I have music in the DNA
27 April 2018 | Written by Andrea Geremicca
Soon we could save music, photos, word files, a copy of the passport and lots of other data directly on the DNA
In the last two years we have produced a quantity of data so high as to give rise to a big problem: now where do we store them? An incredible data emerges from an IBM study: 90% of the data produced (and stored) in the entire history of humanity has been created in the last two years. At this time we manufacture about 2.5 quintillions (2.5 billion trillions, or 2.5 X 10 high to 30) of data bytes every day and according to IBM this is only the beginning, in the next few years, the growth will still be higher, thanks to the so-called IoT (internet of things).
Our Hard Drives, although increasingly capacious, will not have an easy life in the future. The speed with which we create data and the speed with which we improve the technologies capable of storing them (Hard Disk), in fact, are going at different ways now.
It is, therefore, more than plausible to think that in the future we will no longer save our photos on a normal Hard Disk but we will have to find an alternative archive. This archive could already exist, it is DNA. Yes exact, just that DNA.
Already in 2012, researchers at Harvard began studying DNA as a possible data storage tool, saving 52,000 books in a single piece of DNA. The method was conceptually simple, it was necessary to transform the code of life (the DNA code consists of an alternation of nitrogenous bases: Adenine, Guanine, Timina and Cytosine) in 0 and 1, the binary code of which computers are fed. However, the success of this experiment was partial. The method used, in fact, revealed some limits, both due to the limited storage capacity that can be reached and from the point of view of the completeness of the information. But it was just the beginning.
This discovery generated many reflections, especially of a medical nature. The researchers imagined, in fact, that in the future, thanks to this technology, we would be able to observe the growth, development and death of a cell, as if it were equipped with a sort of “black box of aircraft”. Many other companies, such as Microsoft, instead saw in the DNA something different from the medical purpose and began to evaluate the various business opportunities, including, in fact, that of the hard disk of the future.
In 2016, some Harvard researchers managed to save a GIF in the DNA of a living organism and subsequently transfer it to a bacterium. Using CRISPR – CAS9 technology, each pixel in the image has been converted into nucleotides (nucleotides are repeating units of DNA and RNA) and stored in DNA. From there the double-helix molecule was transported to another bacterium and sequenced again: the two images were equal to 90%. In practice, they had saved a GIF in a DNA folder, brought that folder to another part (in an E.Coli bacterium) and from there reopened the same GIF, finding it equal to the original 90%.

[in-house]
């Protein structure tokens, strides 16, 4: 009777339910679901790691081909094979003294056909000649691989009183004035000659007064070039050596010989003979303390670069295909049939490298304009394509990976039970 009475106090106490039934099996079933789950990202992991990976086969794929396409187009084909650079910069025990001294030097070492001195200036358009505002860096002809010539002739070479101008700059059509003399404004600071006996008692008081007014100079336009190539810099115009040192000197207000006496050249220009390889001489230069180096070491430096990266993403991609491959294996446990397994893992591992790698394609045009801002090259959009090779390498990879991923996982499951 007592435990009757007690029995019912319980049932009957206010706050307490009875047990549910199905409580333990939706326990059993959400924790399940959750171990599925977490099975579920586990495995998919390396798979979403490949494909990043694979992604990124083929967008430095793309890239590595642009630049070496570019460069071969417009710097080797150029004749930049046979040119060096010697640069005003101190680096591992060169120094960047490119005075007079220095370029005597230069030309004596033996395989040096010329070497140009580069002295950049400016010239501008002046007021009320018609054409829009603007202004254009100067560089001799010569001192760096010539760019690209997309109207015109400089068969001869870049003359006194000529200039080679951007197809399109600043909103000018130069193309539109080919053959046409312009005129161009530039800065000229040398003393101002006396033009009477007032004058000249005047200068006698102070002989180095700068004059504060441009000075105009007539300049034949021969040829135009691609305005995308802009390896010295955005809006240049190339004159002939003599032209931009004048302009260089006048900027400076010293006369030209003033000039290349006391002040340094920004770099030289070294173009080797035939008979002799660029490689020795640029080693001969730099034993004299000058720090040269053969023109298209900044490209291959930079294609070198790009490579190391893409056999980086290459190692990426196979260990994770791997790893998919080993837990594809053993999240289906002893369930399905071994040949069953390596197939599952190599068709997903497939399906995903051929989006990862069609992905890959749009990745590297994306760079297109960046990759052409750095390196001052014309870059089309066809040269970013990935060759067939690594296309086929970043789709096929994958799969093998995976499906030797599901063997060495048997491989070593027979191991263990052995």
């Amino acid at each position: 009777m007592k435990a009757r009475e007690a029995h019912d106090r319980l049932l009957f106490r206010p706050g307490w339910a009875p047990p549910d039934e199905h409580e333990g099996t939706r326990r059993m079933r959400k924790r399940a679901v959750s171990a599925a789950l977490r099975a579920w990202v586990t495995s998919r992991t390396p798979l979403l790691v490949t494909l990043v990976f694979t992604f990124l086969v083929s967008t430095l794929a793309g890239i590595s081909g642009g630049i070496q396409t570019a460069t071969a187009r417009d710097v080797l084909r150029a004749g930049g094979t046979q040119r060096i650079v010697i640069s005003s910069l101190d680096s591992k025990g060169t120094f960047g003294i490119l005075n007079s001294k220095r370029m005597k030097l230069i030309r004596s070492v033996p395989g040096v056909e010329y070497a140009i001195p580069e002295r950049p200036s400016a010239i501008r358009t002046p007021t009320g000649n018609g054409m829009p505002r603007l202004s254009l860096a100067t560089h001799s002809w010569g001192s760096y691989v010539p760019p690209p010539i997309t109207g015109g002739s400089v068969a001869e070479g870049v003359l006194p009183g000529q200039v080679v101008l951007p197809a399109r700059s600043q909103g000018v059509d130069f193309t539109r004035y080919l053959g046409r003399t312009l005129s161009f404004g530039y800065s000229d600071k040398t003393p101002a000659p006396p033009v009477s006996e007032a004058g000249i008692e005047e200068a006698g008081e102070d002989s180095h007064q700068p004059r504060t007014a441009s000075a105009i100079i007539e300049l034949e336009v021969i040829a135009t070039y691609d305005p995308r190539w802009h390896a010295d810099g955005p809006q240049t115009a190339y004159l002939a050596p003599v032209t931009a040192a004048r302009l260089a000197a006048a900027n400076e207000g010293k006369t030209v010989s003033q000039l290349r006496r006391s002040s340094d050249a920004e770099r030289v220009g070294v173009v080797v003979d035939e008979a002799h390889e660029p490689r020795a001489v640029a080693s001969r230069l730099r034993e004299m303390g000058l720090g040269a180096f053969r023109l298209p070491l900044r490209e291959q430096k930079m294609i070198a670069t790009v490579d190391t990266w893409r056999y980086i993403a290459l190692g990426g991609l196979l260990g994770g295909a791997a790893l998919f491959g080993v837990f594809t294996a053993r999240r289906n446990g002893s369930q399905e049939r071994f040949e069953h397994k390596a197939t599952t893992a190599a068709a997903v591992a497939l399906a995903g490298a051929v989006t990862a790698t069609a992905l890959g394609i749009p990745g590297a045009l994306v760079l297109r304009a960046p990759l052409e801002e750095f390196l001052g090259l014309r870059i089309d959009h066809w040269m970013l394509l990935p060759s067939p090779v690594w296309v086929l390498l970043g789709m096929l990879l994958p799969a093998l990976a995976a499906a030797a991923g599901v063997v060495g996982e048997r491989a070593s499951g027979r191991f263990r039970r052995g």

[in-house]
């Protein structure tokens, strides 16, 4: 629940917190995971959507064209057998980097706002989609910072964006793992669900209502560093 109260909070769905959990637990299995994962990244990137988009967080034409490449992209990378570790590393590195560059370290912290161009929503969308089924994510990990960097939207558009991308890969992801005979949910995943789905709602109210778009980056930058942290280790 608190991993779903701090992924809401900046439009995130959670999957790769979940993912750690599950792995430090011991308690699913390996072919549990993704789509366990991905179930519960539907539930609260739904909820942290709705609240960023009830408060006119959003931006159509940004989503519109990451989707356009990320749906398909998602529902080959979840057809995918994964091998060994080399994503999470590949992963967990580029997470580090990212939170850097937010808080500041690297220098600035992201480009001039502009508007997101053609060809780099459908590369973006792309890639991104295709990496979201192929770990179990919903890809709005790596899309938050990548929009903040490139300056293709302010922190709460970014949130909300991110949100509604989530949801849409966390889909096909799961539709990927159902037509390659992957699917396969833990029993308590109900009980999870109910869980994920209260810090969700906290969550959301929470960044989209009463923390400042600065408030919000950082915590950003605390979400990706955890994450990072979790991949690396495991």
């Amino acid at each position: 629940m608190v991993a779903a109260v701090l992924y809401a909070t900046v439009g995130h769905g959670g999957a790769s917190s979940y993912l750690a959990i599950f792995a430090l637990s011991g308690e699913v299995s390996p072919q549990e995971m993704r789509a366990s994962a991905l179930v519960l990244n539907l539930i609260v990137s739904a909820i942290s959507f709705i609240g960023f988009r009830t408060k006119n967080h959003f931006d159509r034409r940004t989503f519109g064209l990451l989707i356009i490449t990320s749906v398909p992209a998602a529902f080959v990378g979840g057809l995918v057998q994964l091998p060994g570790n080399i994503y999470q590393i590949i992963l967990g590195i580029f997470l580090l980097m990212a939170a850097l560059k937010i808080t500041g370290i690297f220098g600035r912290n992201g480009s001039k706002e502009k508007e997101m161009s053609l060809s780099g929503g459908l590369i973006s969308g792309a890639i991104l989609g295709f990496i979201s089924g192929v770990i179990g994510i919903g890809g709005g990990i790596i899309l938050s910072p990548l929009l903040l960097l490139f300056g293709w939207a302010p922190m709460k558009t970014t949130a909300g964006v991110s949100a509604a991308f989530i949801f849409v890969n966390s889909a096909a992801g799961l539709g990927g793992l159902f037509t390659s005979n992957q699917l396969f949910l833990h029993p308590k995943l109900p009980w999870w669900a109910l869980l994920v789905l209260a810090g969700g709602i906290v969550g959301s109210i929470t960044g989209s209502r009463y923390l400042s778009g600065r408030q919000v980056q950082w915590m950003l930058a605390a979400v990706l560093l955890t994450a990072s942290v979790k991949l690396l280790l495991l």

A few days ago came a news that further clarifies that it is not science fiction but something concrete: The Massive Attack, a British group, has decided, on the occasion of the twentieth anniversary of their historic album Mezzanine, to make it immortal by saving it in DNA. The whole album has been optimized with a special algorithm and therefore weighs only 15MB, not much for an MP3 player, but a lot of what has been done up to now with DNA. In fact, it would be the second largest file ever saved in the double-helix molecule.
At this point, the question is: how far are we from using DNA like a USB stick? It’s hard to say it exactly, it will depend on how much investment will be made in this direction and the price of DNA sequencing, but with this rate of technological acceleration, it could happen very soon.
Thanks to a new technique, called DNA Fountain, we are now able to exploit almost the maximum (about 85%) of the theoretical total capacity of DNA storage and above all without any error. In fact, we can save about 215 million Gigabytes in a single gram of DNA, with obvious advantages: small size and a life of our data that is around hundreds of thousands of years.
At the moment the cost to synthesize 2MB of data is around 7000 dollars and at least others 2000 are needed to read what we have saved. But if we look at how much the price for DNA sequencing has come down since 2001 ($ 100 million) to date ($ 700), it is not difficult to think that these prices are destined to fall rapidly in the future. The code of my generation is made of 0 and 1, that of my children could be made of nitrogenous bases and sugars.